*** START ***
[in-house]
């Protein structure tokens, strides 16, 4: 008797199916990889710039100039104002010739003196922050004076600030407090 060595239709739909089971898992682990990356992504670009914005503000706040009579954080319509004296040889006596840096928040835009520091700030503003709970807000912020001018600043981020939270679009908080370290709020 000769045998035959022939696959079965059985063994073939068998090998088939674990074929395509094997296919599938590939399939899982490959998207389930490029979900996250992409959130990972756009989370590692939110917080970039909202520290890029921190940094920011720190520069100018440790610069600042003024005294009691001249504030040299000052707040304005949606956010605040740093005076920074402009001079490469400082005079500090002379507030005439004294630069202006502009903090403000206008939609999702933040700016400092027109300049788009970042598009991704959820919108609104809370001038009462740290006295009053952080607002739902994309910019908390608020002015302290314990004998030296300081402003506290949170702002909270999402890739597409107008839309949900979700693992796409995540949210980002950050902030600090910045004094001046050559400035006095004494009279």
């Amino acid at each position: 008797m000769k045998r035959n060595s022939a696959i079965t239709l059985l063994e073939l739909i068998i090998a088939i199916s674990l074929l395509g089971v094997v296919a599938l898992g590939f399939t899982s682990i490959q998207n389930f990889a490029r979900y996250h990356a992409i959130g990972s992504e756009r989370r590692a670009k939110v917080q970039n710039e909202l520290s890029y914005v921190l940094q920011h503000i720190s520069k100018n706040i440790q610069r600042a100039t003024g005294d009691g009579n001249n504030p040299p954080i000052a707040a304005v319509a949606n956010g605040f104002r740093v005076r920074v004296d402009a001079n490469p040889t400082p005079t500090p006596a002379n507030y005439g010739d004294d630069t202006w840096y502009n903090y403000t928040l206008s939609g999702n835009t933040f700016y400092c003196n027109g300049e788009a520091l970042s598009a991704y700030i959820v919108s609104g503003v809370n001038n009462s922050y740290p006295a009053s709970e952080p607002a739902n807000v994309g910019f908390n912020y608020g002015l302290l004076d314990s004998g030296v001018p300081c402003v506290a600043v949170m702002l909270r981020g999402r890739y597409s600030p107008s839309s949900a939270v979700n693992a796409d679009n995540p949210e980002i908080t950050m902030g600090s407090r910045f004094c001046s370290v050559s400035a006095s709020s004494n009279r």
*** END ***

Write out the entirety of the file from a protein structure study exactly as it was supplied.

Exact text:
[in-house]
């Protein structure tokens, strides 16, 4: 008797199916990889710039100039104002010739003196922050004076600030407090 060595239709739909089971898992682990990356992504670009914005503000706040009579954080319509004296040889006596840096928040835009520091700030503003709970807000912020001018600043981020939270679009908080370290709020 000769045998035959022939696959079965059985063994073939068998090998088939674990074929395509094997296919599938590939399939899982490959998207389930490029979900996250992409959130990972756009989370590692939110917080970039909202520290890029921190940094920011720190520069100018440790610069600042003024005294009691001249504030040299000052707040304005949606956010605040740093005076920074402009001079490469400082005079500090002379507030005439004294630069202006502009903090403000206008939609999702933040700016400092027109300049788009970042598009991704959820919108609104809370001038009462740290006295009053952080607002739902994309910019908390608020002015302290314990004998030296300081402003506290949170702002909270999402890739597409107008839309949900979700693992796409995540949210980002950050902030600090910045004094001046050559400035006095004494009279």
């Amino acid at each position: 008797m000769k045998r035959n060595s022939a696959i079965t239709l059985l063994e073939l739909i068998i090998a088939i199916s674990l074929l395509g089971v094997v296919a599938l898992g590939f399939t899982s682990i490959q998207n389930f990889a490029r979900y996250h990356a992409i959130g990972s992504e756009r989370r590692a670009k939110v917080q970039n710039e909202l520290s890029y914005v921190l940094q920011h503000i720190s520069k100018n706040i440790q610069r600042a100039t003024g005294d009691g009579n001249n504030p040299p954080i000052a707040a304005v319509a949606n956010g605040f104002r740093v005076r920074v004296d402009a001079n490469p040889t400082p005079t500090p006596a002379n507030y005439g010739d004294d630069t202006w840096y502009n903090y403000t928040l206008s939609g999702n835009t933040f700016y400092c003196n027109g300049e788009a520091l970042s598009a991704y700030i959820v919108s609104g503003v809370n001038n009462s922050y740290p006295a009053s709970e952080p607002a739902n807000v994309g910019f908390n912020y608020g002015l302290l004076d314990s004998g030296v001018p300081c402003v506290a600043v949170m702002l909270r981020g999402r890739y597409s600030p107008s839309s949900a939270v979700n693992a796409d679009n995540p949210e980002i908080t950050m902030g600090s407090r910045f004094c001046s370290v050559s400035a006095s709020s004494n009279r």